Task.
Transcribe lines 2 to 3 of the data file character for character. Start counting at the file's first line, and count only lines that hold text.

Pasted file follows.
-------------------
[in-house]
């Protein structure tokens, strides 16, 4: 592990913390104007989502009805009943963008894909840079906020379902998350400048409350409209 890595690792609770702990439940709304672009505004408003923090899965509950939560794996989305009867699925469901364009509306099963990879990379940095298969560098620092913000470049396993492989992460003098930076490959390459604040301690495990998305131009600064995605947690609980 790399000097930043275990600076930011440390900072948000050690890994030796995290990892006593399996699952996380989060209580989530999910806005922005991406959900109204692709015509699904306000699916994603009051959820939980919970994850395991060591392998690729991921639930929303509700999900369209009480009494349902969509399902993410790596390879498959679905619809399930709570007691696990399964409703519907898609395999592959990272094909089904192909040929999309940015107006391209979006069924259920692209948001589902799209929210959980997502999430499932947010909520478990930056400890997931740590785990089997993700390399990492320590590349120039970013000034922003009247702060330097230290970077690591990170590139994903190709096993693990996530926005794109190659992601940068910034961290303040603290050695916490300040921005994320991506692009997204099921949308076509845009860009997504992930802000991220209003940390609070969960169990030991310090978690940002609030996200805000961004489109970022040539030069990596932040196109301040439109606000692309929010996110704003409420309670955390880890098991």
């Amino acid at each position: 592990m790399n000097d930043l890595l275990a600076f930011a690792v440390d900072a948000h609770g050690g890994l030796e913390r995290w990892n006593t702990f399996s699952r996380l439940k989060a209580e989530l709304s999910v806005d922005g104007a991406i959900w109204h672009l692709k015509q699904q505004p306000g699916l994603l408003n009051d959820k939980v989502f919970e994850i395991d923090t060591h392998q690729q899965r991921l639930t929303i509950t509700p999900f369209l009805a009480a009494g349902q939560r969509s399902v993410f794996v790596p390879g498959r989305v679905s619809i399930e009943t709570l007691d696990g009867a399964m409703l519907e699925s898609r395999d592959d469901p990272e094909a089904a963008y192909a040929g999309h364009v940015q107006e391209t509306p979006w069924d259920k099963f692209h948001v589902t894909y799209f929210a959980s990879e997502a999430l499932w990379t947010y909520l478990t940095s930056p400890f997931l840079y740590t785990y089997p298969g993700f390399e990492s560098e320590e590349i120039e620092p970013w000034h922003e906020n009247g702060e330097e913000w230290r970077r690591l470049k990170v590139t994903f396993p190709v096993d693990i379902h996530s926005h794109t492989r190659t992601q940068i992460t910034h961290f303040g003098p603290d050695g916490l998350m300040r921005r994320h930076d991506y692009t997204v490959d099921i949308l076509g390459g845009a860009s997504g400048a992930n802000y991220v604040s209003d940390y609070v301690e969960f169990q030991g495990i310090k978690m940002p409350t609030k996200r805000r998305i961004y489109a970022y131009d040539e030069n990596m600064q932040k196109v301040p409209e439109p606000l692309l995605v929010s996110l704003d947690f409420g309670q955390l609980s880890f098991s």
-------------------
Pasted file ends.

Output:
């Protein structure tokens, strides 16, 4: 592990913390104007989502009805009943963008894909840079906020379902998350400048409350409209 890595690792609770702990439940709304672009505004408003923090899965509950939560794996989305009867699925469901364009509306099963990879990379940095298969560098620092913000470049396993492989992460003098930076490959390459604040301690495990998305131009600064995605947690609980 790399000097930043275990600076930011440390900072948000050690890994030796995290990892006593399996699952996380989060209580989530999910806005922005991406959900109204692709015509699904306000699916994603009051959820939980919970994850395991060591392998690729991921639930929303509700999900369209009480009494349902969509399902993410790596390879498959679905619809399930709570007691696990399964409703519907898609395999592959990272094909089904192909040929999309940015107006391209979006069924259920692209948001589902799209929210959980997502999430499932947010909520478990930056400890997931740590785990089997993700390399990492320590590349120039970013000034922003009247702060330097230290970077690591990170590139994903190709096993693990996530926005794109190659992601940068910034961290303040603290050695916490300040921005994320991506692009997204099921949308076509845009860009997504992930802000991220209003940390609070969960169990030991310090978690940002609030996200805000961004489109970022040539030069990596932040196109301040439109606000692309929010996110704003409420309670955390880890098991």
């Amino acid at each position: 592990m790399n000097d930043l890595l275990a600076f930011a690792v440390d900072a948000h609770g050690g890994l030796e913390r995290w990892n006593t702990f399996s699952r996380l439940k989060a209580e989530l709304s999910v806005d922005g104007a991406i959900w109204h672009l692709k015509q699904q505004p306000g699916l994603l408003n009051d959820k939980v989502f919970e994850i395991d923090t060591h392998q690729q899965r991921l639930t929303i509950t509700p999900f369209l009805a009480a009494g349902q939560r969509s399902v993410f794996v790596p390879g498959r989305v679905s619809i399930e009943t709570l007691d696990g009867a399964m409703l519907e699925s898609r395999d592959d469901p990272e094909a089904a963008y192909a040929g999309h364009v940015q107006e391209t509306p979006w069924d259920k099963f692209h948001v589902t894909y799209f929210a959980s990879e997502a999430l499932w990379t947010y909520l478990t940095s930056p400890f997931l840079y740590t785990y089997p298969g993700f390399e990492s560098e320590e590349i120039e620092p970013w000034h922003e906020n009247g702060e330097e913000w230290r970077r690591l470049k990170v590139t994903f396993p190709v096993d693990i379902h996530s926005h794109t492989r190659t992601q940068i992460t910034h961290f303040g003098p603290d050695g916490l998350m300040r921005r994320h930076d991506y692009t997204v490959d099921i949308l076509g390459g845009a860009s997504g400048a992930n802000y991220v604040s209003d940390y609070v301690e969960f169990q030991g495990i310090k978690m940002p409350t609030k996200r805000r998305i961004y489109a970022y131009d040539e030069n990596m600064q932040k196109v301040p409209e439109p606000l692309l995605v929010s996110l704003d947690f409420g309670q955390l609980s880890f098991s």